Have you ever got halfway through a round and had to stop because of back pain? From amateurs to pros, back pain can be the curse of many golfers and often feel like a bomb waiting to go off. The good news is that you have the power to change your body’s reaction.
Today’s blog is filled with lots of tips and info to help you understand how your golf, back pain and breath are all connected. But most importantly, I want it to inspire you to take an active role in keeping your body golf-fit. My ideas may be things you already do, or may seem a bit out there, but bear with me! What I have learnt from the years of treating amateurs to professional golfers is that it’s not a one size fits all model, and you need to experiment to find the optimal solution for you.
Golf and Anxiety
This week, I was treating an ex-professional golfer who reminded me that we can believe back pain is normal and suffer through it. He’s had pain in his back for the past 15 years – ever since he started playing pro golf in the USA. Playing sports also caused him to suffer from anxiety, particularly when it came to competing, and ultimately the reason why he ended his professional career.
When I dug down deeper, his breathing pattern was creating other symptoms and linking his body to be stuck in a stressed state. Before playing, his stomach would get upset and he’d lose his appetite. He needed over 9 hours of sleep a night and would often need to nap after working out and training. He never woke up feeling refreshed and reported developing a snoring habit in the last few years. He also had sleep studies done with no results.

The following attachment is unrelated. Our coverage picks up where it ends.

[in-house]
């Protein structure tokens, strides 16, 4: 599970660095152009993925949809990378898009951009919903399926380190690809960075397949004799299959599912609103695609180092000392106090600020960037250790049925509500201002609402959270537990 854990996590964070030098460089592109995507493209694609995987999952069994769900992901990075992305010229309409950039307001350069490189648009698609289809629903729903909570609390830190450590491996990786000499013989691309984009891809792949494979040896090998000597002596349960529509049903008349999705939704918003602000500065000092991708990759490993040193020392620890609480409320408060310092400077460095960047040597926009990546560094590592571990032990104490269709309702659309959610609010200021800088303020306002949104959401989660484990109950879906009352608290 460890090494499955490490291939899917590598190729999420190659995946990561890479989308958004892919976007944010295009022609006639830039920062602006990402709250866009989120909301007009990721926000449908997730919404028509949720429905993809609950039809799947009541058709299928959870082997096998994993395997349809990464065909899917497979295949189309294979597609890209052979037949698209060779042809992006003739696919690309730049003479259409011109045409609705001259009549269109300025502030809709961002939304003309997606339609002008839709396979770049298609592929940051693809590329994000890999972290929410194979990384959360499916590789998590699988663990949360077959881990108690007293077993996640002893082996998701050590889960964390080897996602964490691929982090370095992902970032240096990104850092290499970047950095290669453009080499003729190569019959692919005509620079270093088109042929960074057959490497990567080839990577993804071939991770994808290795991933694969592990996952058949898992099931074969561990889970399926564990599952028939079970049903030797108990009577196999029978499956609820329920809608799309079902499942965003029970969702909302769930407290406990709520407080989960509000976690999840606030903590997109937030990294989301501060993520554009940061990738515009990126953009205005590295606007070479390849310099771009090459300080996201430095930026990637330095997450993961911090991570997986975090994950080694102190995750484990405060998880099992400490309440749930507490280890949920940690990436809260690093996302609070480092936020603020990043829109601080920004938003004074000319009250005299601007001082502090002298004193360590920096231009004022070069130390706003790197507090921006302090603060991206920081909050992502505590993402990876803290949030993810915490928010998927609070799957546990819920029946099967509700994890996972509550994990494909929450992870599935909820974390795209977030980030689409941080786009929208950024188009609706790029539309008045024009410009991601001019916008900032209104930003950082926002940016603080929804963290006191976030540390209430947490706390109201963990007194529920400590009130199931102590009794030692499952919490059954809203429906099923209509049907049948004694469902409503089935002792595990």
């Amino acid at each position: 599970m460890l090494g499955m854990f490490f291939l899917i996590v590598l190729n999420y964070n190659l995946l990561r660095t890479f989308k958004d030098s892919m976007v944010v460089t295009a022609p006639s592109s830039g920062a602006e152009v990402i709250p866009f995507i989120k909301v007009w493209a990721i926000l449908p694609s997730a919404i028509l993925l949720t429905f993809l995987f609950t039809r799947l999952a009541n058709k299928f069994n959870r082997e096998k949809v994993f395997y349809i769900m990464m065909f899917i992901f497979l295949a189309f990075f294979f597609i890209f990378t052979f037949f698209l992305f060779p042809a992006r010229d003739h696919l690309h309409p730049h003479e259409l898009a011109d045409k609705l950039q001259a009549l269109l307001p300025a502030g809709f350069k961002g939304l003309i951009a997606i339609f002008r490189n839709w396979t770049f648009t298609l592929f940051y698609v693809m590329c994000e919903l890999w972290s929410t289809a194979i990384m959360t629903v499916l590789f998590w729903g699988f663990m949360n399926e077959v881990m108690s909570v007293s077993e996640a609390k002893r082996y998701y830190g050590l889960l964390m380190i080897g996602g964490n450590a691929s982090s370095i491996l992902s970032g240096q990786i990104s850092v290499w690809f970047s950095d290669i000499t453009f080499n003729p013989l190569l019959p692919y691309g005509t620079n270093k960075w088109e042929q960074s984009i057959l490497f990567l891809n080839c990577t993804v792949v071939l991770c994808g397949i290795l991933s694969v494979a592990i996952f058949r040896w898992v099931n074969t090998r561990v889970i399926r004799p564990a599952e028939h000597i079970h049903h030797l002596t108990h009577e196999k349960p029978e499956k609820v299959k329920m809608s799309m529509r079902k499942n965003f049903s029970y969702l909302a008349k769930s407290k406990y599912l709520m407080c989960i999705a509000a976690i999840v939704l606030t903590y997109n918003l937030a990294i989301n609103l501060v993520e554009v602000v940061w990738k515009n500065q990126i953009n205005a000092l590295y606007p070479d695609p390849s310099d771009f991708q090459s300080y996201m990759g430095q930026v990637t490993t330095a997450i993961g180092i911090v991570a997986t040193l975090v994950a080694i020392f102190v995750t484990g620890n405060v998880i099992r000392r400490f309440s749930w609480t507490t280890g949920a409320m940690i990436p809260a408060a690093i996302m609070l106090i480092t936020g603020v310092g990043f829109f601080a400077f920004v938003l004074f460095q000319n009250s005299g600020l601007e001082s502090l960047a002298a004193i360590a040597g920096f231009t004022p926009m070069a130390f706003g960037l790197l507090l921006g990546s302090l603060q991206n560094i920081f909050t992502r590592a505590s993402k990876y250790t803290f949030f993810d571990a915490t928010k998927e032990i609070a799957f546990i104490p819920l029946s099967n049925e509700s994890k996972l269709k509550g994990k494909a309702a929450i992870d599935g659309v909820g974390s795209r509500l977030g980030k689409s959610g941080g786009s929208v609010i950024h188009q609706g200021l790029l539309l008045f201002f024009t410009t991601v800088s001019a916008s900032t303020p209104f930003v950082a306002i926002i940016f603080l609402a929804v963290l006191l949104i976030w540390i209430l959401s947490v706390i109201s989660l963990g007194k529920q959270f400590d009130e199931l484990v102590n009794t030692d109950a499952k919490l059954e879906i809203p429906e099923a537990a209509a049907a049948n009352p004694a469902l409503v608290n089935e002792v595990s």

Golf and Back Pain
When I looked at him clinically, there were some clear signs of an altered breathing pattern. His pattern was anxiety hyperinflated, which meant he’d stuck holding the breath on the inhale – like a balloon not being able to deflate. By not having the intraabdominal pressure, created by his diaphragm to help provide core stability, the other muscles around the back compensated.
This can lead to trigger points in muscles which cause pain and can refer down from the back to hips and legs. He’d been stuck in this pattern for years and without realising it, the change in breathing pattern also caused him to experience shortness of breath and feeling like he had to take a big breath in.
After changes to his breathing pattern, within 12 hours he reported having more energy and less back pain. Once you start joining the dots between breathing patterns, anxiety and back pain – it truly is a game-changer. But like resetting any habit, it takes awareness and conscious practice. Plus, like any muscle, your diaphragm, needs to be loaded over time for the function you want to achieve. If you are experiencing anxiety in sport, it’s not enough to take a few slow breaths at the end of the day.